As I’ve sorted through my own political beliefs, I’ve come to realize that the politics I’ve learned from the Bible—just like my relations with other people— have much more to do with postures than stances. The dissonance that I experienced as I entered adulthood between how I felt about things and how I was told to feel about things began to evaporate once I realized that part of the problem comes when our identity as a Christian— our “posture,” if you will—becomes melded to our stances. When this happens we worry more about “red state, blue state” than we do about being in a state of grace, and I think this is a gigantic failing on our part.

Christ taught us to love our enemies, to pray for those who persecute us. He teaches that we should go two miles if we are asked only to go one. And, in the supreme act of empathy, the Gospel of St. Luke tells us that Jesus prays on the cross for mercy over his executioners, because, as the King James says, “they know not what they do.”

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Thus, even in the midst of the crucifixion, we find an understanding that cuts across our expectations of a man in Jesus’ position. It is this posture, this spectacular display of forbearance and graciousness, that we should seek to emulate when engaging in political discourse.

Or take the moment described in St. Matthew’s Gospel when Christ recounts to the Saducees the two greatest commandments: “Love the Lord your God with all your heart and with all your soul and with all your mind.’ This is the first and greatest commandment. And the second is like it: ‘Love your neighbor as yourself.’ All the Law and the Prophets hang on these two commandments.” (Matthew 22:37-40 NIV.) History has proven these two simple exhortations some of the most difficult tenets to uphold in all of the Christian faith.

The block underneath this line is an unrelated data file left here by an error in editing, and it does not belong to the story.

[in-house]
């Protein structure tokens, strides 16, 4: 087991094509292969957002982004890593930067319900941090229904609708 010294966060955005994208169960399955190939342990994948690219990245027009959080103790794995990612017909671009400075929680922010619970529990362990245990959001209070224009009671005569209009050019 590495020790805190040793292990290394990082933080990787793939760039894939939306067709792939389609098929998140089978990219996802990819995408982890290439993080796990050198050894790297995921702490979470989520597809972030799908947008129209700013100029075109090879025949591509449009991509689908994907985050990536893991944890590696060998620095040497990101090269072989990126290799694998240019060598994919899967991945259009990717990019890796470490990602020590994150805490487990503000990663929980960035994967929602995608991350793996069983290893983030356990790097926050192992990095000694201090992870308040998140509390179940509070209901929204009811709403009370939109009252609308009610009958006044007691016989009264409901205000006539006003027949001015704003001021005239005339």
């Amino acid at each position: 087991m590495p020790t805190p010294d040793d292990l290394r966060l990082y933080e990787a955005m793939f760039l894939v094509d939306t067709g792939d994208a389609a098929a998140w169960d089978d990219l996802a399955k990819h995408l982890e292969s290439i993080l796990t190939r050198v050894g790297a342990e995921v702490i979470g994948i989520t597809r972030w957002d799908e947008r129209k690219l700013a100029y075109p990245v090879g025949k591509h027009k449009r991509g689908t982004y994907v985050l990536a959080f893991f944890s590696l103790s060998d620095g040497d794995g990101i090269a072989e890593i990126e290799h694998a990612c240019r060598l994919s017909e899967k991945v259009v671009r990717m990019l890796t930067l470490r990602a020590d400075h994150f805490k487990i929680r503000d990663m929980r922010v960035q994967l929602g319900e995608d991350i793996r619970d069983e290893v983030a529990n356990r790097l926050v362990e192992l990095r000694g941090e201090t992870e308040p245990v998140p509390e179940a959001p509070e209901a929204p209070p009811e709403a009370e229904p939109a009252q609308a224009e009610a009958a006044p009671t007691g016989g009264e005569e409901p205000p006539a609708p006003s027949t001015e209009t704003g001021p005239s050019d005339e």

I’m often shocked by the way professed Christians act when confronted with differing viewpoints—whether they be political, theological or otherwise. Instead of stopping to view the other person in light of grace, in view of Christ’s prayer on the cross or his charge to love our neighbor as ourselves, people so often dismiss others as illegitimate. It’s not just that they hold a different opinion, but that the other is also invalid and irredeemable.

Yet how can we love our neighbors without at least attempting to understand them? How can we so easily dismiss those who disagree with us when Christ demonstrates how we should reach beyond this surface reaction to more deeply assess their motivation? How can we have Christ as our example and yet still fail so miserably at extending grace to ourselves and to others as we seek to understand and shape the world?

Back when I still thought Canada posed a better alternative to another Clinton presidency, I’m not sure I would have known how to approach discussions of faith, identity and politics. My experiences since then, however, have led me to think that the problem isn’t with the labels—with the stances—I think it’s with us. It’s with our misguided prioritizing of stances over posture. Christ interestingly gave us very little that we would classify as a stance in the way I’ve been using the term. Instead Christ gives us a posture, a framework—he gives us ideals and exhortations and encouragements and examples.

Trying to live them out is the only way I know how to talk about politics. Join me.